The genetics idea is interesting; I guess it wouldn't help with Plato's favored examples though since of course he wants non-living things to partake in Forms like "large" and even "good" (e.g. a good hammer). For a parallel/contrast to genetics you might hang on a few more episodes until we get to Aristotle's biology.

In reply to by Peter Adamson

Paul on 23 April 2011

More on forms

hi Peter
Fair enough, I expect that many scientists and philosophers have postulated unified theories.. And as you say this is what Plato tried to do so for me now the question isn't why the forms don't work and why did Plato think they did ?   At this point I simply cannot put myself in his context and understand well enough his epistomology to see things his way.  It seems too easy to pick holes in his line of thought and it seems bizarre to me that Plato would postulate a thing that is so open to challenge or potentially further development.  I have a number of thoughts to illustrate my point but here's two.

A man that designs a hammer in a way that makes it easy to bang in nails and therefore good for the purpose it was intended has made a good hammer.  Now in Plato's terms the hammer partakes in the form of good. But the first time the designer/maker made a hammer it was unlikely to have been good. At most the designer/maker would have the form of good latent in them until they had enough experience (perhaps this is knowledge) to imbue their hammer design with goodness.  But this would mean everyone has the form of good latent in them until they have enough experience to imbue the thing they create with goodness.  While this seems plausible this is a far more tenuous causal link than i think was intended and not an outcome that I think you covered.

In a similar vane, does an acorn that will eventually grow into an oak tree partake of largeness on being produced ?  Presumably it must but then the acorns largeness would be latent and therefore invisible to the observer of it. If this were true then it would inevitably lead to speculation about objects containing other latent forms. (I am hoping that this is the case and that my daughter may have the form of a latent mathematician in her).  You might even be tempted to go further and speculate that all objects partake of all forms but only some are realised and the others latent.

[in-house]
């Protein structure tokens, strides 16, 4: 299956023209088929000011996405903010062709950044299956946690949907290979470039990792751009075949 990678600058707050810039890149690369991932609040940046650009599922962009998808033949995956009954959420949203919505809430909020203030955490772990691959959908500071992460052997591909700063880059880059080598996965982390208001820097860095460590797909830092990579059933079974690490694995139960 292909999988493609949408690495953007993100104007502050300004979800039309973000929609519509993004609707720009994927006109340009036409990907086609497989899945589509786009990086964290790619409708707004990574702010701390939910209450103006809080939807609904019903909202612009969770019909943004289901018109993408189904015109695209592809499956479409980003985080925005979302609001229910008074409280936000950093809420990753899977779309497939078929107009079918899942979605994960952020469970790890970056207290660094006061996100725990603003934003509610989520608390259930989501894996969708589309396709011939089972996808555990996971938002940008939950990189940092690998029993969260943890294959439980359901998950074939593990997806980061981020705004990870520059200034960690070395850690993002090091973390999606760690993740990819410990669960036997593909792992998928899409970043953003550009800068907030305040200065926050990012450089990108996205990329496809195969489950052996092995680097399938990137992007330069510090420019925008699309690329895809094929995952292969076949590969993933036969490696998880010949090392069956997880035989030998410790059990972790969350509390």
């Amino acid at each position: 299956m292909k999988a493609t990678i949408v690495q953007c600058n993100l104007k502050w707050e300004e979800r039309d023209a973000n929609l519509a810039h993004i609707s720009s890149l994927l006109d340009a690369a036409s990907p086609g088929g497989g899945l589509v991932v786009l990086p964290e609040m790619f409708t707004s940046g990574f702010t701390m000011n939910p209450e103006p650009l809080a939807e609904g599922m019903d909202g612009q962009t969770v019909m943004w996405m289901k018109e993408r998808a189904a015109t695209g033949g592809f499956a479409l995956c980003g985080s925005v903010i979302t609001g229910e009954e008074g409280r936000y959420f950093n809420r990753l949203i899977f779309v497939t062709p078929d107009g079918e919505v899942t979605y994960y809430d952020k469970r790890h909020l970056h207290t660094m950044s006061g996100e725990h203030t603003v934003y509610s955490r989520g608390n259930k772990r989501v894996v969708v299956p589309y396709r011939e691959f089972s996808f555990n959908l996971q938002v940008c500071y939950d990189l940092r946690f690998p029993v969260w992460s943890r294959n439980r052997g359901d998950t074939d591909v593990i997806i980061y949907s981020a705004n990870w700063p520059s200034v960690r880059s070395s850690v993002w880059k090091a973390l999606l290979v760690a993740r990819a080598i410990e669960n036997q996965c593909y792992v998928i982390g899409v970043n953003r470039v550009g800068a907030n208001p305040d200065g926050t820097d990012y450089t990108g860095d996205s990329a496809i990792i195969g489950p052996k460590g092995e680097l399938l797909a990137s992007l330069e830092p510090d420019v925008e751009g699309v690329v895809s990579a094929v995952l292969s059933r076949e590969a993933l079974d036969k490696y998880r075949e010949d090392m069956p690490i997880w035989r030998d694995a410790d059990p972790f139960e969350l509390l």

Well enough on forms. Looking forward to the next puzzle. 

In reply to by Paul

Peter Adamson on 23 April 2011

Even more on Forms

I think you are going to like Aristotle. He invokes precisely the same kinds of cases you mention (making artefacts like hammes, acorns growing into trees) to argue that what we really need to account for change is the notion of potentiality. That is, the acorn must have what you're calling a "latent" form (in its case, the form of oak tree), and he describes that by calling the latency "potentiality" (in Greek dunamis). And he does without Platonic Forms on the basis that we can activate these potentialities with more obvious causes (for instance the form of hammer exists first in the mind of the hammer-maker). Late ancient Platonists typically wanted to combine the two ideas though, and talk about Aristotle's causes in this world as being a kind of trigger for letting the Form act on things, thus actualizing their potentiality. (As for your daughter, Aristotle and these Platonists would say yes, she is a potential mathematician; in general they think of our minds as potential and believe that all humans can, in principle at least, learn anything. But a lot depends on upbringing... that's your job!)

We'll get to all this eventually... actually I was just writing the episode on potentiality, it's around about number 40.

In reply to by Peter Adamson

Paul on 24 April 2011

My job ! You mean i can't

My job ! You mean i can't blame Plato?
Thanks for the speedy responses. The pod casts are great but the reading references and his sort of dialogue afterwards are fantastic. I am kidding myself I am at kings.

In reply to by Paul

Pal on 8 July 2011

Plato just got relegated from the premiership

As you suspected i like aristotle. No annoying weasel words from Socrates (no wonder they killed him), no airy fairy ideals from Plato (a country run by philosophers, whatever next). Instead we get solid logic, stuff that has rigour. It may not be entirely right by present day standards but wow! I'm upto podcast on the four causes and I haven't had to ask myself yet 'what was he driving at?'.